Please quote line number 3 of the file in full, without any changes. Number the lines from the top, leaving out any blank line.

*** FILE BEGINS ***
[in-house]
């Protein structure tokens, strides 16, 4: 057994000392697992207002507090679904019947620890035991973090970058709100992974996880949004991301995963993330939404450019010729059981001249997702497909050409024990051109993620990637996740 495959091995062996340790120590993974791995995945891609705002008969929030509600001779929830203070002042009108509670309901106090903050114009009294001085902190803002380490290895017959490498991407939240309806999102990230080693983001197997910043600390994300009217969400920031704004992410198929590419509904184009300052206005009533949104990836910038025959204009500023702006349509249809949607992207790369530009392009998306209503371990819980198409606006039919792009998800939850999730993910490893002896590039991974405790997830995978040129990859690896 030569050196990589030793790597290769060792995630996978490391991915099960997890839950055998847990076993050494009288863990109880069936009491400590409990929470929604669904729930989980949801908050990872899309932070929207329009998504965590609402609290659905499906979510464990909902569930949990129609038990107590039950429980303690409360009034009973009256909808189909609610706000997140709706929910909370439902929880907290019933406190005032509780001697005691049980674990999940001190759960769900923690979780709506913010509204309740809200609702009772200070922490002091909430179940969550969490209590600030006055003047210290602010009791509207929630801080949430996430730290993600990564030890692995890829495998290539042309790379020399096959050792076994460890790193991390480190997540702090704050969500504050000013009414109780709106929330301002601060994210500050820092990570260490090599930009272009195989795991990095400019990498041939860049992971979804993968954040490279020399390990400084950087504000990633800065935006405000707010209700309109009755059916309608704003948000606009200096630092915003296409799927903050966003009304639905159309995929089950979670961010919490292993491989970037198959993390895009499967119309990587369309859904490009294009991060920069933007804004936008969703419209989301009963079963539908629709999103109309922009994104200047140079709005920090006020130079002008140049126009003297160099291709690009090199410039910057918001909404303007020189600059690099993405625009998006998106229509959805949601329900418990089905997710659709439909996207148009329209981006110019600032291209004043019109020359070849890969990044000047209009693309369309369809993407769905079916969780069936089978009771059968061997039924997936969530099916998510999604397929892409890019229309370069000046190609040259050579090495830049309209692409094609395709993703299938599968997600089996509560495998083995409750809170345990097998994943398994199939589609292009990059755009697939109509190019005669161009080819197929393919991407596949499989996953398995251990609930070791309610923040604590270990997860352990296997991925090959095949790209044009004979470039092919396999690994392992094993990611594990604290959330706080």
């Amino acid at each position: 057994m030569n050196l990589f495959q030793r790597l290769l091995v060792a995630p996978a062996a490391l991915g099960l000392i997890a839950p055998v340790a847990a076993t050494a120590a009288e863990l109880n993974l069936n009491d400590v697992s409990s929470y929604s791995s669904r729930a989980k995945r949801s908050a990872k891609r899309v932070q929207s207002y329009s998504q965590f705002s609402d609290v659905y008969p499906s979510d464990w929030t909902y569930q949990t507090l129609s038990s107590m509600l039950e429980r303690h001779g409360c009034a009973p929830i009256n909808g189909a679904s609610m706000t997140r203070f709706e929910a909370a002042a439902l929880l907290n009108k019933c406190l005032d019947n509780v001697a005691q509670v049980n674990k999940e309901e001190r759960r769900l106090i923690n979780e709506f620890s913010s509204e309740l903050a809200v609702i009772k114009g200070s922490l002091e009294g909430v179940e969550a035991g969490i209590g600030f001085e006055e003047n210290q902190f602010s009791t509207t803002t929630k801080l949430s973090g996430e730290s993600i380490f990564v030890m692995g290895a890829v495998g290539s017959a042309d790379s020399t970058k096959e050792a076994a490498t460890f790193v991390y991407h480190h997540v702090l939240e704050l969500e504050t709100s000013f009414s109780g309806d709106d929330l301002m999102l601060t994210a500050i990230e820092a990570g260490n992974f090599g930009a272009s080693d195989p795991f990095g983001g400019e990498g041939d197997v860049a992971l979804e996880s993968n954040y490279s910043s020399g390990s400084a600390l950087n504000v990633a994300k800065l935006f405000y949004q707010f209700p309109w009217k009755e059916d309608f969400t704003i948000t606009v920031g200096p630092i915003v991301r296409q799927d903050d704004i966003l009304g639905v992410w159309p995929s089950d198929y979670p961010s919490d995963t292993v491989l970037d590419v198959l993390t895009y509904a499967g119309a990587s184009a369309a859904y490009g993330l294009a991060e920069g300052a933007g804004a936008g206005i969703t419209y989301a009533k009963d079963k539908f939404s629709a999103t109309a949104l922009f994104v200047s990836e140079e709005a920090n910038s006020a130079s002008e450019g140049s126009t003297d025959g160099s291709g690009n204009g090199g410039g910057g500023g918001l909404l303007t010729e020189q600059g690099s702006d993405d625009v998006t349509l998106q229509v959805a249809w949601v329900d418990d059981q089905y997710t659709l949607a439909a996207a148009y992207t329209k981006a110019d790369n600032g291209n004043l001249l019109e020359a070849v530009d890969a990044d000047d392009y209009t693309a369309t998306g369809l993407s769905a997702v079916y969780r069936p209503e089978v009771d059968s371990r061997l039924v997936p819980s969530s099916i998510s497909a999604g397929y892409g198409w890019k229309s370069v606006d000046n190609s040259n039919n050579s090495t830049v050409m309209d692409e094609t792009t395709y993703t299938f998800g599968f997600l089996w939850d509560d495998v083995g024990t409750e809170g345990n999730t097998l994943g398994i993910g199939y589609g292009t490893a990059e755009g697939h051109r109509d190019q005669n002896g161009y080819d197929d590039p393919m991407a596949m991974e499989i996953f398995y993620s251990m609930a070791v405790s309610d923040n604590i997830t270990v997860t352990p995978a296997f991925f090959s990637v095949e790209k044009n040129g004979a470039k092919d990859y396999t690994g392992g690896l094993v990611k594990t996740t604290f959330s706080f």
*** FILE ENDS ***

């Amino acid at each position: 057994m030569n050196l990589f495959q030793r790597l290769l091995v060792a995630p996978a062996a490391l991915g099960l000392i997890a839950p055998v340790a847990a076993t050494a120590a009288e863990l109880n993974l069936n009491d400590v697992s409990s929470y929604s791995s669904r729930a989980k995945r949801s908050a990872k891609r899309v932070q929207s207002y329009s998504q965590f705002s609402d609290v659905y008969p499906s979510d464990w929030t909902y569930q949990t507090l129609s038990s107590m509600l039950e429980r303690h001779g409360c009034a009973p929830i009256n909808g189909a679904s609610m706000t997140r203070f709706e929910a909370a002042a439902l929880l907290n009108k019933c406190l005032d019947n509780v001697a005691q509670v049980n674990k999940e309901e001190r759960r769900l106090i923690n979780e709506f620890s913010s509204e309740l903050a809200v609702i009772k114009g200070s922490l002091e009294g909430v179940e969550a035991g969490i209590g600030f001085e006055e003047n210290q902190f602010s009791t509207t803002t929630k801080l949430s973090g996430e730290s993600i380490f990564v030890m692995g290895a890829v495998g290539s017959a042309d790379s020399t970058k096959e050792a076994a490498t460890f790193v991390y991407h480190h997540v702090l939240e704050l969500e504050t709100s000013f009414s109780g309806d709106d929330l301002m999102l601060t994210a500050i990230e820092a990570g260490n992974f090599g930009a272009s080693d195989p795991f990095g983001g400019e990498g041939d197997v860049a992971l979804e996880s993968n954040y490279s910043s020399g390990s400084a600390l950087n504000v990633a994300k800065l935006f405000y949004q707010f209700p309109w009217k009755e059916d309608f969400t704003i948000t606009v920031g200096p630092i915003v991301r296409q799927d903050d704004i966003l009304g639905v992410w159309p995929s089950d198929y979670p961010s919490d995963t292993v491989l970037d590419v198959l993390t895009y509904a499967g119309a990587s184009a369309a859904y490009g993330l294009a991060e920069g300052a933007g804004a936008g206005i969703t419209y989301a009533k009963d079963k539908f939404s629709a999103t109309a949104l922009f994104v200047s990836e140079e709005a920090n910038s006020a130079s002008e450019g140049s126009t003297d025959g160099s291709g690009n204009g090199g410039g910057g500023g918001l909404l303007t010729e020189q600059g690099s702006d993405d625009v998006t349509l998106q229509v959805a249809w949601v329900d418990d059981q089905y997710t659709l949607a439909a996207a148009y992207t329209k981006a110019d790369n600032g291209n004043l001249l019109e020359a070849v530009d890969a990044d000047d392009y209009t693309a369309t998306g369809l993407s769905a997702v079916y969780r069936p209503e089978v009771d059968s371990r061997l039924v997936p819980s969530s099916i998510s497909a999604g397929y892409g198409w890019k229309s370069v606006d000046n190609s040259n039919n050579s090495t830049v050409m309209d692409e094609t792009t395709y993703t299938f998800g599968f997600l089996w939850d509560d495998v083995g024990t409750e809170g345990n999730t097998l994943g398994i993910g199939y589609g292009t490893a990059e755009g697939h051109r109509d190019q005669n002896g161009y080819d197929d590039p393919m991407a596949m991974e499989i996953f398995y993620s251990m609930a070791v405790s309610d923040n604590i997830t270990v997860t352990p995978a296997f991925f090959s990637v095949e790209k044009n040129g004979a470039k092919d990859y396999t690994g392992g690896l094993v990611k594990t996740t604290f959330s706080f």